The problem is, this raging deity is very different from the God described in Psalm 145; here we are told that God is 'gracious and compassionate, slow to anger and rich in love.' He is not a violent and controlling being who is ready to dole out disproportionate punishment on a majority of humanity, but instead he is 'good to all' and 'has compassion on all he has made.' Nowhere is this more apparent than in the life of Jesus, where God's infinite and deep love for the world takes human form, and in the Christmas story we are presented with the real face of God; not a powerful warrior, a terrifying tyrant or a heartless monster, but an innocent and vulnerable infant born into poverty in a part of the world scarred by political turmoil and upheaval.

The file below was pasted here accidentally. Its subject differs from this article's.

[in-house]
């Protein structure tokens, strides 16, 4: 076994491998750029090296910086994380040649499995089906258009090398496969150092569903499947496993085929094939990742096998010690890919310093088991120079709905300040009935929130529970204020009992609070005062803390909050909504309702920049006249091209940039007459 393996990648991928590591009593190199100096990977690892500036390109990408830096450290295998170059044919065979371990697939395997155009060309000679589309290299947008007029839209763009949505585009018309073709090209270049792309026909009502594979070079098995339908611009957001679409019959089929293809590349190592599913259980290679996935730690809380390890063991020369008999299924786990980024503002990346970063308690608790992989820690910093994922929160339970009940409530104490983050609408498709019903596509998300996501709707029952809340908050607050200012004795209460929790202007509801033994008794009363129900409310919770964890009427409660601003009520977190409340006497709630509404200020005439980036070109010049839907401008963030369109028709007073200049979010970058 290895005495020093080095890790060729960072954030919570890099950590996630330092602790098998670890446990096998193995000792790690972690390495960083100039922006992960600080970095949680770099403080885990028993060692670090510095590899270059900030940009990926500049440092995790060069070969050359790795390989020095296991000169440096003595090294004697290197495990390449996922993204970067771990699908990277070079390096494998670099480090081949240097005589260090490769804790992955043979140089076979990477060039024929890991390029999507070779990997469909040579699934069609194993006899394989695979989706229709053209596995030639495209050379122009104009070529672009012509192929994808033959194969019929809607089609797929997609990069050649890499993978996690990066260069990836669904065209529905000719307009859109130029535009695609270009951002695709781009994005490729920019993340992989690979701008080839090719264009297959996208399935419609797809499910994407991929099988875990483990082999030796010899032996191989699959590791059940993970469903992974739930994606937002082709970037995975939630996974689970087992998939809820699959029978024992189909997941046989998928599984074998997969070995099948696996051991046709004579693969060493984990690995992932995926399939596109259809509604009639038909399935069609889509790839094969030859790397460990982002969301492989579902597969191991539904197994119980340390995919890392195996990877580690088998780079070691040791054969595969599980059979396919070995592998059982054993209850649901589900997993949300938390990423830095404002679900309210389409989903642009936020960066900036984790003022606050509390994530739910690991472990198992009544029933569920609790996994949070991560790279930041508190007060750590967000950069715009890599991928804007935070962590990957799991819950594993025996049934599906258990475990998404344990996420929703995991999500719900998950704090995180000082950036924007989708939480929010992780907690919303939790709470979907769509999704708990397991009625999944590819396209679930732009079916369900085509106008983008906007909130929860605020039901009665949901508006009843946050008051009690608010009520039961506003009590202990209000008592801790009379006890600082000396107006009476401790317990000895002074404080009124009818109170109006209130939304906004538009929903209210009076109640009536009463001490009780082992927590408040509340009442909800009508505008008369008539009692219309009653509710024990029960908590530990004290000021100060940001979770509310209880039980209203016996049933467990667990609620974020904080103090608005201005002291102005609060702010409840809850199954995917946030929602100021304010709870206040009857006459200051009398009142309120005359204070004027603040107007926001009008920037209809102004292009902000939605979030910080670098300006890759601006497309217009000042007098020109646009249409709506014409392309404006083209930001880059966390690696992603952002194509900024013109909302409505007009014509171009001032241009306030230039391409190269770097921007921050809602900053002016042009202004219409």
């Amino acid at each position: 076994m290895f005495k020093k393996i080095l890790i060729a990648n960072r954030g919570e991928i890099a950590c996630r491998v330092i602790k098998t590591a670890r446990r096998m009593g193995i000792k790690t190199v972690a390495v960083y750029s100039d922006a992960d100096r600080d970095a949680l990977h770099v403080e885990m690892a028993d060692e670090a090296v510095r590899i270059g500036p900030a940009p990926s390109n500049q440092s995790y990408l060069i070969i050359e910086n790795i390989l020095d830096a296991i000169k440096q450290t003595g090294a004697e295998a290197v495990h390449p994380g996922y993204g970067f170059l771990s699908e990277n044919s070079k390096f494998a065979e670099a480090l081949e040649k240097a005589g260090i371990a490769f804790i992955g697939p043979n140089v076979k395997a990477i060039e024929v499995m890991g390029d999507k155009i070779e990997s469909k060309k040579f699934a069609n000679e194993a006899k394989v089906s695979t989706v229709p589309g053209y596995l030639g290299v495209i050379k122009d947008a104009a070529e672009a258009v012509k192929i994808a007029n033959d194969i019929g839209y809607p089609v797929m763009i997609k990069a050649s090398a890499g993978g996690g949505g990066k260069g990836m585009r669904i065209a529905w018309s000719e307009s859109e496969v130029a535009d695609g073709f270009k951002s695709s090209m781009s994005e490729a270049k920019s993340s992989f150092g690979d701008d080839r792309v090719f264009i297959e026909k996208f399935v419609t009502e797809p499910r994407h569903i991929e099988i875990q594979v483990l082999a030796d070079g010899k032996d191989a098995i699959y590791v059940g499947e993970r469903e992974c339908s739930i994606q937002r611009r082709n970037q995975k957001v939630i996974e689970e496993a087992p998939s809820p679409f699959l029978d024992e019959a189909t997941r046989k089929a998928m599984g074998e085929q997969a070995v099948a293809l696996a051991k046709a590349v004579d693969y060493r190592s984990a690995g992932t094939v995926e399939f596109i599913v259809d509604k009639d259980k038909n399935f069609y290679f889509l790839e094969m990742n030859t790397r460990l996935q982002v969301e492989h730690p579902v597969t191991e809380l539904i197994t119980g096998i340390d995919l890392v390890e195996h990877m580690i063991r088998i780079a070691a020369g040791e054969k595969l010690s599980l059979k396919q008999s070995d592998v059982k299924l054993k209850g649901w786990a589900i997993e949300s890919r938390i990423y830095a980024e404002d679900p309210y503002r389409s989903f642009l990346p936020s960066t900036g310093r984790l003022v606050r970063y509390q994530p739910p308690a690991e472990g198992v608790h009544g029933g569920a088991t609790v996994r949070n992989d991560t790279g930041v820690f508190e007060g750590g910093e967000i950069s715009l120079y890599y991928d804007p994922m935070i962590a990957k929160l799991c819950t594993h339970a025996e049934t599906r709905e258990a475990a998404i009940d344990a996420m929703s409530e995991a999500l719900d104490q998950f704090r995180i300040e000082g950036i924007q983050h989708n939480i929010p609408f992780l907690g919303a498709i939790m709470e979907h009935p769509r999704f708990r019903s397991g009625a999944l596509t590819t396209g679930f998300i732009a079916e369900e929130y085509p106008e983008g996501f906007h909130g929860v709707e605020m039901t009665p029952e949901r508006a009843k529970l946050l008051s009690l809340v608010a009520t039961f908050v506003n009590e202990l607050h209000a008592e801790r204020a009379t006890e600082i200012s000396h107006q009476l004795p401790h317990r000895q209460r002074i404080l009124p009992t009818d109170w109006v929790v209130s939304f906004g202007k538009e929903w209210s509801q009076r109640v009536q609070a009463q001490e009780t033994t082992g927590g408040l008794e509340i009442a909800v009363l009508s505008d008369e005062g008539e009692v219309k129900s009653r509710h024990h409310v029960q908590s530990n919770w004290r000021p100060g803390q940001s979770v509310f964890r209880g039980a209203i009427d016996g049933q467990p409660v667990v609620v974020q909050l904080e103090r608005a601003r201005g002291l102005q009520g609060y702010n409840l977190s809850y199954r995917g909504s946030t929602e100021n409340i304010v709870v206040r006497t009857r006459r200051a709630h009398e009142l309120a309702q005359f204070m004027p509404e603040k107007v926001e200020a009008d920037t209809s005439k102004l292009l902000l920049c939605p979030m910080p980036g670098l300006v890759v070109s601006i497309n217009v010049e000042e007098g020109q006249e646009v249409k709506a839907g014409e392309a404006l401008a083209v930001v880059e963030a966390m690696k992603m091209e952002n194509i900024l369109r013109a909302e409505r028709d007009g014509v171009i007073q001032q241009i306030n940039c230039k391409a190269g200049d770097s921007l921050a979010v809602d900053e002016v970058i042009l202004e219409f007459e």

There are some real questions about the birth narratives of Jesus that liberal Christian scholars have rightfully asked. After all, the four gospels contradict each other in their telling of the Nativity story, whilst some of the details that we take for granted today are clearly nothing more than elaborate myth put in place by the writers to emphasise the significance of Jesus. As John Shelby Spong points out, Christians in the 21st Century should not be expected to suspend their intellectual credibility in order to profess belief in a star which guided Wise Men to the birthplace of Jesus like a cosmic GPS system (and that actually led them to Herod's palace anyway). Our scientific knowledge of stars renders this story impossible, whilst one must also question why so-called 'Wise Men' would decide to follow a star for miles in the first place.